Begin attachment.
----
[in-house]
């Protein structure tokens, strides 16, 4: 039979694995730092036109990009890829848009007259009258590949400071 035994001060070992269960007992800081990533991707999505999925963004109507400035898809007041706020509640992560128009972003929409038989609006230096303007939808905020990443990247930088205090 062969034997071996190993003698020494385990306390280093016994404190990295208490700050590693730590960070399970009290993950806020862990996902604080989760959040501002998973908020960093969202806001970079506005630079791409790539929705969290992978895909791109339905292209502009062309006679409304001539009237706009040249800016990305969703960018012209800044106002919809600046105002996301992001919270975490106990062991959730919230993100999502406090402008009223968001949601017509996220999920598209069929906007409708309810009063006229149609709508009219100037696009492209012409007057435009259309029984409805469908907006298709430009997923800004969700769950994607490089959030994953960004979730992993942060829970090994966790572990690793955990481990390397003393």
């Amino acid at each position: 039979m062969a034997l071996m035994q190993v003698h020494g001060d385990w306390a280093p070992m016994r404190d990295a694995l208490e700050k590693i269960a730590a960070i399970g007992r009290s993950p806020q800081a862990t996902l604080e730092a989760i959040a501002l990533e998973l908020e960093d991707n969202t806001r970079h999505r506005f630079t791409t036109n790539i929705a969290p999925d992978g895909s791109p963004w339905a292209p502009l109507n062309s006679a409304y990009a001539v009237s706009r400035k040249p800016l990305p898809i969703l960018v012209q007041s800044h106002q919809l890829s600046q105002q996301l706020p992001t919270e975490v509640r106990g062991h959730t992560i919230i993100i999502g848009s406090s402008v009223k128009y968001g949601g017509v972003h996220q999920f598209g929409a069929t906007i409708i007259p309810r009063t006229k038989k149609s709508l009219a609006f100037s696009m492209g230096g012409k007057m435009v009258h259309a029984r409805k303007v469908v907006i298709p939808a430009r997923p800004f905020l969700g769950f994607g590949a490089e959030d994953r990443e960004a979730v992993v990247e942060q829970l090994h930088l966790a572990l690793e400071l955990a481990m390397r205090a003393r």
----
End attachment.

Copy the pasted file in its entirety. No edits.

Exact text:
[in-house]
């Protein structure tokens, strides 16, 4: 039979694995730092036109990009890829848009007259009258590949400071 035994001060070992269960007992800081990533991707999505999925963004109507400035898809007041706020509640992560128009972003929409038989609006230096303007939808905020990443990247930088205090 062969034997071996190993003698020494385990306390280093016994404190990295208490700050590693730590960070399970009290993950806020862990996902604080989760959040501002998973908020960093969202806001970079506005630079791409790539929705969290992978895909791109339905292209502009062309006679409304001539009237706009040249800016990305969703960018012209800044106002919809600046105002996301992001919270975490106990062991959730919230993100999502406090402008009223968001949601017509996220999920598209069929906007409708309810009063006229149609709508009219100037696009492209012409007057435009259309029984409805469908907006298709430009997923800004969700769950994607490089959030994953960004979730992993942060829970090994966790572990690793955990481990390397003393």
């Amino acid at each position: 039979m062969a034997l071996m035994q190993v003698h020494g001060d385990w306390a280093p070992m016994r404190d990295a694995l208490e700050k590693i269960a730590a960070i399970g007992r009290s993950p806020q800081a862990t996902l604080e730092a989760i959040a501002l990533e998973l908020e960093d991707n969202t806001r970079h999505r506005f630079t791409t036109n790539i929705a969290p999925d992978g895909s791109p963004w339905a292209p502009l109507n062309s006679a409304y990009a001539v009237s706009r400035k040249p800016l990305p898809i969703l960018v012209q007041s800044h106002q919809l890829s600046q105002q996301l706020p992001t919270e975490v509640r106990g062991h959730t992560i919230i993100i999502g848009s406090s402008v009223k128009y968001g949601g017509v972003h996220q999920f598209g929409a069929t906007i409708i007259p309810r009063t006229k038989k149609s709508l009219a609006f100037s696009m492209g230096g012409k007057m435009v009258h259309a029984r409805k303007v469908v907006i298709p939808a430009r997923p800004f905020l969700g769950f994607g590949a490089e959030d994953r990443e960004a979730v992993v990247e942060q829970l090994h930088l966790a572990l690793e400071l955990a481990m390397r205090a003393r």